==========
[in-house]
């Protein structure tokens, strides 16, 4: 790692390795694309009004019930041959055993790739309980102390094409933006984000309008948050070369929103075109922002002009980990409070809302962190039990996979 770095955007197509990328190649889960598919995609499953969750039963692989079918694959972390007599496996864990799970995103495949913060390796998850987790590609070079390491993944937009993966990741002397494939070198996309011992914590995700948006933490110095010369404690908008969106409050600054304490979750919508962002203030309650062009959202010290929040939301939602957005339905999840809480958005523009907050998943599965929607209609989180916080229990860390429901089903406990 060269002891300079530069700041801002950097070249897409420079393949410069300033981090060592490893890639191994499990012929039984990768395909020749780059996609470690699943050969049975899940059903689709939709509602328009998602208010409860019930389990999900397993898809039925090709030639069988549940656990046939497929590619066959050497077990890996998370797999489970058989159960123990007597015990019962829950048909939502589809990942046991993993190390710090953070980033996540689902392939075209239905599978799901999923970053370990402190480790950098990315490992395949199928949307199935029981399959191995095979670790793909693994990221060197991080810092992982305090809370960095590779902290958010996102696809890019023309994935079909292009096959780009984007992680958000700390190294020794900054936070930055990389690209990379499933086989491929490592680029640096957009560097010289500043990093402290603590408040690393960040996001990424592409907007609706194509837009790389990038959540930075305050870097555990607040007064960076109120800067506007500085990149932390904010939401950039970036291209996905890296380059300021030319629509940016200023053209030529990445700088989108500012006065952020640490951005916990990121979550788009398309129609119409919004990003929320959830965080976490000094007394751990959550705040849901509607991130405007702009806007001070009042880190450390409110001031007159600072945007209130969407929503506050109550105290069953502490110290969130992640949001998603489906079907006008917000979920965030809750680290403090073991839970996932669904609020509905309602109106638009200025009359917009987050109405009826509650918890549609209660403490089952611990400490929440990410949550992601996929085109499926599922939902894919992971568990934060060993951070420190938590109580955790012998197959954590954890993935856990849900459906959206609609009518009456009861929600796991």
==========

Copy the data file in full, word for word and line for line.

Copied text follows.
[in-house]
């Protein structure tokens, strides 16, 4: 790692390795694309009004019930041959055993790739309980102390094409933006984000309008948050070369929103075109922002002009980990409070809302962190039990996979 770095955007197509990328190649889960598919995609499953969750039963692989079918694959972390007599496996864990799970995103495949913060390796998850987790590609070079390491993944937009993966990741002397494939070198996309011992914590995700948006933490110095010369404690908008969106409050600054304490979750919508962002203030309650062009959202010290929040939301939602957005339905999840809480958005523009907050998943599965929607209609989180916080229990860390429901089903406990 060269002891300079530069700041801002950097070249897409420079393949410069300033981090060592490893890639191994499990012929039984990768395909020749780059996609470690699943050969049975899940059903689709939709509602328009998602208010409860019930389990999900397993898809039925090709030639069988549940656990046939497929590619066959050497077990890996998370797999489970058989159960123990007597015990019962829950048909939502589809990942046991993993190390710090953070980033996540689902392939075209239905599978799901999923970053370990402190480790950098990315490992395949199928949307199935029981399959191995095979670790793909693994990221060197991080810092992982305090809370960095590779902290958010996102696809890019023309994935079909292009096959780009984007992680958000700390190294020794900054936070930055990389690209990379499933086989491929490592680029640096957009560097010289500043990093402290603590408040690393960040996001990424592409907007609706194509837009790389990038959540930075305050870097555990607040007064960076109120800067506007500085990149932390904010939401950039970036291209996905890296380059300021030319629509940016200023053209030529990445700088989108500012006065952020640490951005916990990121979550788009398309129609119409919004990003929320959830965080976490000094007394751990959550705040849901509607991130405007702009806007001070009042880190450390409110001031007159600072945007209130969407929503506050109550105290069953502490110290969130992640949001998603489906079907006008917000979920965030809750680290403090073991839970996932669904609020509905309602109106638009200025009359917009987050109405009826509650918890549609209660403490089952611990400490929440990410949550992601996929085109499926599922939902894919992971568990934060060993951070420190938590109580955790012998197959954590954890993935856990849900459906959206609609009518009456009861929600796991």